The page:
In total, 70% of firearms are acquired in an explicitly illegal fashion.
What this points to is that criminals generally seek out non-verifiable means to obtain firearms, meaning that adding further regulation to the acquisition of guns would have, if not negligible, very minor effects.
But again, given Americans’ highly violent nature, even if we were to ban all guns, and remove all firearms immediately, Americans would still attack one another by other means more commonly than our peer societies.
America, however, is not merely more violent than our peer nations.
We are much more criminal overall, with 715 per 100,000 people being held as prisoners. Some might say this is because of over-incarceration, with nearly 45% of those in federal prison being held for drug offenses. However, the statistic is still meaningful, as it demonstrates that Americans incur the risk of incarnation at a higher rate than our peer societies.
This tendency also appears when we look at traffic fatalities. We have nearly three times as many traffic deaths per capita as the European Union—11.7 vs 4.2, suggesting more reckless driving in the US.
Indeed, social science regularly demonstrates that Americans perceive less risk than those of other developed nations.
Lack of risk aversion is highly correlated with crime, and those who commit even low-level offenses are much more likely to also commit violent crimes.
All of this suggests that guns are not the root cause of violence in America.
American people are.
A murder committed with a firearm is just as evil and tragic as it would be with a knife.
Let us turn our attention now to mass shootings, the crimes that most often grab headlines and shake our nation.
Even looking exclusively at these horrifying crimes, the handgun is the weapon of choice for offenders, not the semiautomatic rifle. Handguns were used in 98 mass shootings since 1982 compared to 52 in which rifles were used.
Now rifles are disproportionately favored in mass shootings as compared to the more common individual murder—making up about 30% of the weapons chosen in mass murder, but only 2% in individual cases. They are, however, not universally, nor even particularly often used, making up—of the three categories (rifles, shotguns, and handguns)—about one-third of the weapons.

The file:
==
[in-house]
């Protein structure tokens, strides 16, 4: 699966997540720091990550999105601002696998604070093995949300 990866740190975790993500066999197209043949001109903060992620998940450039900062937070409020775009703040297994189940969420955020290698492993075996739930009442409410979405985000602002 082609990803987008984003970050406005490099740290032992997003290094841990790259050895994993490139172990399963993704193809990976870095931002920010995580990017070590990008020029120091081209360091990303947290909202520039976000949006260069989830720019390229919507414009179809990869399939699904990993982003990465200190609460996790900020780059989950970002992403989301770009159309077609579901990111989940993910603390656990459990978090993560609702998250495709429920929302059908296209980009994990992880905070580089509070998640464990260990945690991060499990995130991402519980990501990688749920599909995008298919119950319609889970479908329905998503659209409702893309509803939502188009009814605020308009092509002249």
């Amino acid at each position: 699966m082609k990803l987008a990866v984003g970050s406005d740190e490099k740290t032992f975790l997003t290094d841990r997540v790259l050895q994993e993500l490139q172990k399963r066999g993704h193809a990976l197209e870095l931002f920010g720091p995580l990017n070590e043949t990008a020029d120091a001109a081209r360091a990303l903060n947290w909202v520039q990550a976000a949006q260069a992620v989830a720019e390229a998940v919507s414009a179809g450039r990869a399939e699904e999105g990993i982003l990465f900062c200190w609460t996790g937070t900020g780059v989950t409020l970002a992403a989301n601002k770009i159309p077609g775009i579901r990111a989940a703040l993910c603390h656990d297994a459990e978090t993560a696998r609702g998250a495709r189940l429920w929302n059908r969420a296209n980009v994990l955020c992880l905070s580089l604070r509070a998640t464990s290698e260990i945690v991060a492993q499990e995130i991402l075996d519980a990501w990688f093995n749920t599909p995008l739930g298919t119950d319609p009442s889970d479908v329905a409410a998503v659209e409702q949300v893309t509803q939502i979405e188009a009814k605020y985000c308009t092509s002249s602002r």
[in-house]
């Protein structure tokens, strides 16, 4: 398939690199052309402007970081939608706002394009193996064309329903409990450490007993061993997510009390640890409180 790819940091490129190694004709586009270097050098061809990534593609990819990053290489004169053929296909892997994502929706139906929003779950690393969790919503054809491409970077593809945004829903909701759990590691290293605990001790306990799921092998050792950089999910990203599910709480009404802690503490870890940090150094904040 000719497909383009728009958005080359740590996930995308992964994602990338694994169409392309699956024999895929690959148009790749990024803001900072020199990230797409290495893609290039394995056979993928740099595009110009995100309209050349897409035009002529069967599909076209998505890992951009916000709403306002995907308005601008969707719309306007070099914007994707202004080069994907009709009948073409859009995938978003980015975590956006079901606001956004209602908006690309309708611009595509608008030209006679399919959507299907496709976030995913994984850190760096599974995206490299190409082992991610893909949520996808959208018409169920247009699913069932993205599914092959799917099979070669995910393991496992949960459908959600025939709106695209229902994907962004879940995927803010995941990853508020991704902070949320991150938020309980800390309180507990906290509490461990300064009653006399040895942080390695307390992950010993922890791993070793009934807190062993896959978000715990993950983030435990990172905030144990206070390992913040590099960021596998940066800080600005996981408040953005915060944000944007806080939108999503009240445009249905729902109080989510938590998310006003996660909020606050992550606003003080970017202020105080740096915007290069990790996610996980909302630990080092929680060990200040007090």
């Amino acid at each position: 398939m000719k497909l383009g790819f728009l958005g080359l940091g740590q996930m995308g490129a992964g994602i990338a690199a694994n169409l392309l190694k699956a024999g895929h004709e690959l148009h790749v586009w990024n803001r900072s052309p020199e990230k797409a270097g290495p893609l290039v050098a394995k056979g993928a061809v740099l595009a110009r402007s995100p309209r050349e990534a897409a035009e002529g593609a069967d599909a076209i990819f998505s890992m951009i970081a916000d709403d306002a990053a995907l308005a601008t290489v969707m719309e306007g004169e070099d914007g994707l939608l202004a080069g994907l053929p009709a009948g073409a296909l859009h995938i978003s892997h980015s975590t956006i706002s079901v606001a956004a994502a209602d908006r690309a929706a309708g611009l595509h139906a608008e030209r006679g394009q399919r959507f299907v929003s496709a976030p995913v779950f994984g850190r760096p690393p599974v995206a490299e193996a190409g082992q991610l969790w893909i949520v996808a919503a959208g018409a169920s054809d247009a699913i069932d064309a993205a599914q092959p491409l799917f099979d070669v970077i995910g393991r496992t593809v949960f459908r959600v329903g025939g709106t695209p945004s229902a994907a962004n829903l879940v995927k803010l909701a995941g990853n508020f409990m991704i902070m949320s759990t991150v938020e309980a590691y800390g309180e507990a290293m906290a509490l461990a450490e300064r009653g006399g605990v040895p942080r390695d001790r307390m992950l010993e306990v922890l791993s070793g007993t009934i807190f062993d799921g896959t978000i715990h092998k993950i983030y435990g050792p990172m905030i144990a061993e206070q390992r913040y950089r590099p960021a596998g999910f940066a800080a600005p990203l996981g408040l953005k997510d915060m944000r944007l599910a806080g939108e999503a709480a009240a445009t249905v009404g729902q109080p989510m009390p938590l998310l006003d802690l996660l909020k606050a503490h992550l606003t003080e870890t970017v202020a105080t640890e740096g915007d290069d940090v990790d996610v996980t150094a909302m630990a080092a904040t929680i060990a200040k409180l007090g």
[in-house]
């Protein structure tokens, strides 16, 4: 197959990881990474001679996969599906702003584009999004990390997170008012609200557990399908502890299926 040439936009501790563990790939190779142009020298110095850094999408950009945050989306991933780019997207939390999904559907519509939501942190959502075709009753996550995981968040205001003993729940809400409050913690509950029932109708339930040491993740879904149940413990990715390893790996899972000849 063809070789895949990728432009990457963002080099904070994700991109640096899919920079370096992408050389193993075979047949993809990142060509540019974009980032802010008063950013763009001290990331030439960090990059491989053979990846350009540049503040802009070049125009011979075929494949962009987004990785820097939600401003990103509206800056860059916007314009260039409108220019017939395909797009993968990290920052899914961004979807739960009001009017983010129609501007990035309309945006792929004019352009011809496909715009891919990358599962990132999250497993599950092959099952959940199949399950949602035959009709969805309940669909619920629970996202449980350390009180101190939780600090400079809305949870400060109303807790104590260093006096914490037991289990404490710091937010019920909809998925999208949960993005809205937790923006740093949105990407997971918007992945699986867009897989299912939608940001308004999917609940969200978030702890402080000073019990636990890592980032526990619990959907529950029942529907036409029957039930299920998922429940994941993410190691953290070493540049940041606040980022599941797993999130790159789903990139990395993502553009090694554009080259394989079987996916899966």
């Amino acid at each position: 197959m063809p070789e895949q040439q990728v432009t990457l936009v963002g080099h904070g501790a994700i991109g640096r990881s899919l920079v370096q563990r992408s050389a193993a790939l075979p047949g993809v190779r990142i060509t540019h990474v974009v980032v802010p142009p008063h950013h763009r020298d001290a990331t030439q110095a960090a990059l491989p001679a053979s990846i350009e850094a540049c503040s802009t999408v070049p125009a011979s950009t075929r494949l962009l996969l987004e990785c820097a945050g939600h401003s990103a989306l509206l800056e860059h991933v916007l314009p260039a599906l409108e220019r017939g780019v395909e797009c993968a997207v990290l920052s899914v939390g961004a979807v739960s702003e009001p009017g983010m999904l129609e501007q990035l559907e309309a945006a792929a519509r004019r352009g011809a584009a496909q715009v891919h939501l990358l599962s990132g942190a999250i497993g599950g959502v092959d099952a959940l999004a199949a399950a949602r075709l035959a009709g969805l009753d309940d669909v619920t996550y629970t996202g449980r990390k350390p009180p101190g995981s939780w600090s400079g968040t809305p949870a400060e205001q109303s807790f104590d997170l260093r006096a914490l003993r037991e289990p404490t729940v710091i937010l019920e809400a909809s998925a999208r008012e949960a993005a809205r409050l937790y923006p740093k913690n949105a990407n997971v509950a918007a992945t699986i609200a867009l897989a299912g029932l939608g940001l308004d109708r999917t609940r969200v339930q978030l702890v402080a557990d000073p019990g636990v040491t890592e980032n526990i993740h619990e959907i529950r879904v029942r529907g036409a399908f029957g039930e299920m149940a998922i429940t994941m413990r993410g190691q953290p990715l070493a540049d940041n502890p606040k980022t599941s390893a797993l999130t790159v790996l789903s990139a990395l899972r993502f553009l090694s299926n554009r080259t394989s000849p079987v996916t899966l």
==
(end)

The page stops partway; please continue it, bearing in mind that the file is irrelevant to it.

To sum all of this data up, targeting semi-automatic rifles would have a negligible impact on the overall American murder rate, and would not even prevent the majority of mass shootings. It is worth noting, that once a person has come to the point of deciding to murder a classroom of eleven-year-olds, the choice of which type of firearm is probably not extremely important to the outcome. In the cases of Uvalde, Parkland, and Sandy Hook, it would be foolish to suggest that had the shooters chosen handguns, rather than AR-15 style rifles, there would have been less carnage. The AR-15, firing once every time the trigger is pulled would not kill any more efficiently than a handgun operating in the same manner.
This makes the proposed ban on semi-automatic rifles—often erroneously called an “assault rifle ban”—window dressing, intended to allow lawmakers to claim to have “done something,” with little regard for the actual results of this policy.
This might lead one to ask, “why not ban all guns?” This is a topic we will turn to shortly in another post.
There is basically no support in the US for a handgun ban, despite this being the most commonly used murder weapon. American support for such an idea is actually shrinking, reaching an all-time low in 2019 according to the latest available data from Gallup. This is likely because Americans understand that the handgun is also an essential self-defense weapon.
In conclusion, we are a more violent people and a less risk-averse people than our peers. We kill each other at much higher rates than our peers, but rarely with rifles—semi-automatic or otherwise. Simply calling out our differences in gun laws and gun violence is not a strong enough reason to ban an entire class of firearms.
As we continue, we will examine what such a ban might look like, and what laws would need to be altered to implement it. However, our next piece will examine mass shootings specifically. How are they defined, who commits them, and where do they occur?
Austin City Council voted to increase their pay by 40% last week by an overwhelming margin. Out of the eleven members, only three opposed this egregious hike in pay; Paige Ellis (D8), Vanessa Fuentes (D2), and the redoubtable Mackenzie Kelly (D6).
In 2020, the city council removed $150 million from the Austin Police budget. While this author has given special attention in the past to the obscenity of losing our sex crimes unit, there is another element that was eliminated causing all too tragic consequences.